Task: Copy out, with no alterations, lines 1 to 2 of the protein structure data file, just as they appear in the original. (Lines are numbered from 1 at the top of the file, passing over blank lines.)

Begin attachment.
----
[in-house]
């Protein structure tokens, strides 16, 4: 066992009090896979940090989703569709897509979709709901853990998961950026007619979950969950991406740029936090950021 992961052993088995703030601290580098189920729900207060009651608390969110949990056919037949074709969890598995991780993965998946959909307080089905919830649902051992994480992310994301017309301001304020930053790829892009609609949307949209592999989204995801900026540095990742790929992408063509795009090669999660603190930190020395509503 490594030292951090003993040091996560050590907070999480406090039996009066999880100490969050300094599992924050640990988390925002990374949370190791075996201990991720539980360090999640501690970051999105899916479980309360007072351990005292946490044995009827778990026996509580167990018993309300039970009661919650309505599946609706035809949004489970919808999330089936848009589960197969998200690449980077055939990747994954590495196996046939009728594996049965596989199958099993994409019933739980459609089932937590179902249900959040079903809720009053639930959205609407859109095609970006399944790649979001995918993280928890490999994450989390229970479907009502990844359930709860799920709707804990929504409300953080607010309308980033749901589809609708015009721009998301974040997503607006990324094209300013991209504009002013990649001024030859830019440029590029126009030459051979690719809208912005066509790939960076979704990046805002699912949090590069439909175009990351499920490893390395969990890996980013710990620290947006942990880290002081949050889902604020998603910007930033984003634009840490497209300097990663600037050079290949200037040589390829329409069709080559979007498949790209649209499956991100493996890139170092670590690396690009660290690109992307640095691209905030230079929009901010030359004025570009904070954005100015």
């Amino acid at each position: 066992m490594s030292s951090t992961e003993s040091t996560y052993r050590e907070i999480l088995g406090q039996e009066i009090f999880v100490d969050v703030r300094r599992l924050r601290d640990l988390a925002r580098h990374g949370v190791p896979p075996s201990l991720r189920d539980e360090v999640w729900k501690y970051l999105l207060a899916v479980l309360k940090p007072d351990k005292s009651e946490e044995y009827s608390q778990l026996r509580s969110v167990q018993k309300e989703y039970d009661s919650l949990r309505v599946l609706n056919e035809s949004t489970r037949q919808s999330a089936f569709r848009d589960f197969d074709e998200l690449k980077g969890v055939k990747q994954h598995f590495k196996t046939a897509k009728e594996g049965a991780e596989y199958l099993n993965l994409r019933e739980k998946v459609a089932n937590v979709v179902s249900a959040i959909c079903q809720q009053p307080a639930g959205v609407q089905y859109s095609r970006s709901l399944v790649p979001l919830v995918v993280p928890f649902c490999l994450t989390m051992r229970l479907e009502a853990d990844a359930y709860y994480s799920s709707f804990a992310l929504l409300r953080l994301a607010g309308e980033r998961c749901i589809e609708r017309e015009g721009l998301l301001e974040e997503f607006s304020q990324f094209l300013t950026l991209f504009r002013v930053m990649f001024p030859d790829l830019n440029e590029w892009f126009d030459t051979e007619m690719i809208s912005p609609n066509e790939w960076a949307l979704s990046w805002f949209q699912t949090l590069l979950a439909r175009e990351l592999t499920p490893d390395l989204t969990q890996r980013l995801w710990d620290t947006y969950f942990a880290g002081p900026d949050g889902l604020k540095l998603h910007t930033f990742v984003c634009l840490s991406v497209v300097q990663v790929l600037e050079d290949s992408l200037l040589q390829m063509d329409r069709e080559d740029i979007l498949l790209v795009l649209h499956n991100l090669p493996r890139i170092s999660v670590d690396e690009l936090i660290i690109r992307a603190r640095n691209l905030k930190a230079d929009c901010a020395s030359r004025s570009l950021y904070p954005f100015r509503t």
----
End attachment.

[in-house]
């Protein structure tokens, strides 16, 4: 066992009090896979940090989703569709897509979709709901853990998961950026007619979950969950991406740029936090950021 992961052993088995703030601290580098189920729900207060009651608390969110949990056919037949074709969890598995991780993965998946959909307080089905919830649902051992994480992310994301017309301001304020930053790829892009609609949307949209592999989204995801900026540095990742790929992408063509795009090669999660603190930190020395509503 490594030292951090003993040091996560050590907070999480406090039996009066999880100490969050300094599992924050640990988390925002990374949370190791075996201990991720539980360090999640501690970051999105899916479980309360007072351990005292946490044995009827778990026996509580167990018993309300039970009661919650309505599946609706035809949004489970919808999330089936848009589960197969998200690449980077055939990747994954590495196996046939009728594996049965596989199958099993994409019933739980459609089932937590179902249900959040079903809720009053639930959205609407859109095609970006399944790649979001995918993280928890490999994450989390229970479907009502990844359930709860799920709707804990929504409300953080607010309308980033749901589809609708015009721009998301974040997503607006990324094209300013991209504009002013990649001024030859830019440029590029126009030459051979690719809208912005066509790939960076979704990046805002699912949090590069439909175009990351499920490893390395969990890996980013710990620290947006942990880290002081949050889902604020998603910007930033984003634009840490497209300097990663600037050079290949200037040589390829329409069709080559979007498949790209649209499956991100493996890139170092670590690396690009660290690109992307640095691209905030230079929009901010030359004025570009904070954005100015």